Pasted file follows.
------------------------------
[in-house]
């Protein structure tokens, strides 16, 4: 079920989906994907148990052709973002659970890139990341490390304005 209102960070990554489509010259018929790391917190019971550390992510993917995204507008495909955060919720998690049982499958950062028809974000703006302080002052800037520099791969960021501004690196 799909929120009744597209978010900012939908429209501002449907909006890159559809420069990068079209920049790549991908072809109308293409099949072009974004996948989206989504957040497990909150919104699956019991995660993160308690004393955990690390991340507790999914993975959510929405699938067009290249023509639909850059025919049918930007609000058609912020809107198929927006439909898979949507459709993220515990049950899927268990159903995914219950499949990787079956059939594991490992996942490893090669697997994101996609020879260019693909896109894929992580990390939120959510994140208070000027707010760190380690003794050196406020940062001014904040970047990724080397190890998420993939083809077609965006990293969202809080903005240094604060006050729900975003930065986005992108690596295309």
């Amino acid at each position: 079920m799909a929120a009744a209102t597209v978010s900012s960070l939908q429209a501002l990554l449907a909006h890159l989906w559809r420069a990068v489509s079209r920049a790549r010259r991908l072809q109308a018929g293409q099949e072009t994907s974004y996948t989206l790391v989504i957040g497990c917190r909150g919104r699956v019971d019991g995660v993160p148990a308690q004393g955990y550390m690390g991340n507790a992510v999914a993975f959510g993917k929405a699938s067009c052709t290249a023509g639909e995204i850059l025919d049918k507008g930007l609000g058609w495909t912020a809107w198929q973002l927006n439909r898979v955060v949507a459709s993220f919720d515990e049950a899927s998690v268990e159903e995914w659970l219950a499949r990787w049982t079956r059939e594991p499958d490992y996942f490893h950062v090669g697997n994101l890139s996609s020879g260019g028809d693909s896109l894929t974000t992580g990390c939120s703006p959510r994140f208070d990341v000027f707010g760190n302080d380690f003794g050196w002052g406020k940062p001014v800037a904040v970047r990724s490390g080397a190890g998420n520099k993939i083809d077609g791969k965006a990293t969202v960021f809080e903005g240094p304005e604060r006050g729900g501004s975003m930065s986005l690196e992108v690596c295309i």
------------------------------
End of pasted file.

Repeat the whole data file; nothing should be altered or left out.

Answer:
[in-house]
């Protein structure tokens, strides 16, 4: 079920989906994907148990052709973002659970890139990341490390304005 209102960070990554489509010259018929790391917190019971550390992510993917995204507008495909955060919720998690049982499958950062028809974000703006302080002052800037520099791969960021501004690196 799909929120009744597209978010900012939908429209501002449907909006890159559809420069990068079209920049790549991908072809109308293409099949072009974004996948989206989504957040497990909150919104699956019991995660993160308690004393955990690390991340507790999914993975959510929405699938067009290249023509639909850059025919049918930007609000058609912020809107198929927006439909898979949507459709993220515990049950899927268990159903995914219950499949990787079956059939594991490992996942490893090669697997994101996609020879260019693909896109894929992580990390939120959510994140208070000027707010760190380690003794050196406020940062001014904040970047990724080397190890998420993939083809077609965006990293969202809080903005240094604060006050729900975003930065986005992108690596295309």
């Amino acid at each position: 079920m799909a929120a009744a209102t597209v978010s900012s960070l939908q429209a501002l990554l449907a909006h890159l989906w559809r420069a990068v489509s079209r920049a790549r010259r991908l072809q109308a018929g293409q099949e072009t994907s974004y996948t989206l790391v989504i957040g497990c917190r909150g919104r699956v019971d019991g995660v993160p148990a308690q004393g955990y550390m690390g991340n507790a992510v999914a993975f959510g993917k929405a699938s067009c052709t290249a023509g639909e995204i850059l025919d049918k507008g930007l609000g058609w495909t912020a809107w198929q973002l927006n439909r898979v955060v949507a459709s993220f919720d515990e049950a899927s998690v268990e159903e995914w659970l219950a499949r990787w049982t079956r059939e594991p499958d490992y996942f490893h950062v090669g697997n994101l890139s996609s020879g260019g028809d693909s896109l894929t974000t992580g990390c939120s703006p959510r994140f208070d990341v000027f707010g760190n302080d380690f003794g050196w002052g406020k940062p001014v800037a904040v970047r990724s490390g080397a190890g998420n520099k993939i083809d077609g791969k965006a990293t969202v960021f809080e903005g240094p304005e604060r006050g729900g501004s975003m930065s986005l690196e992108v690596c295309i």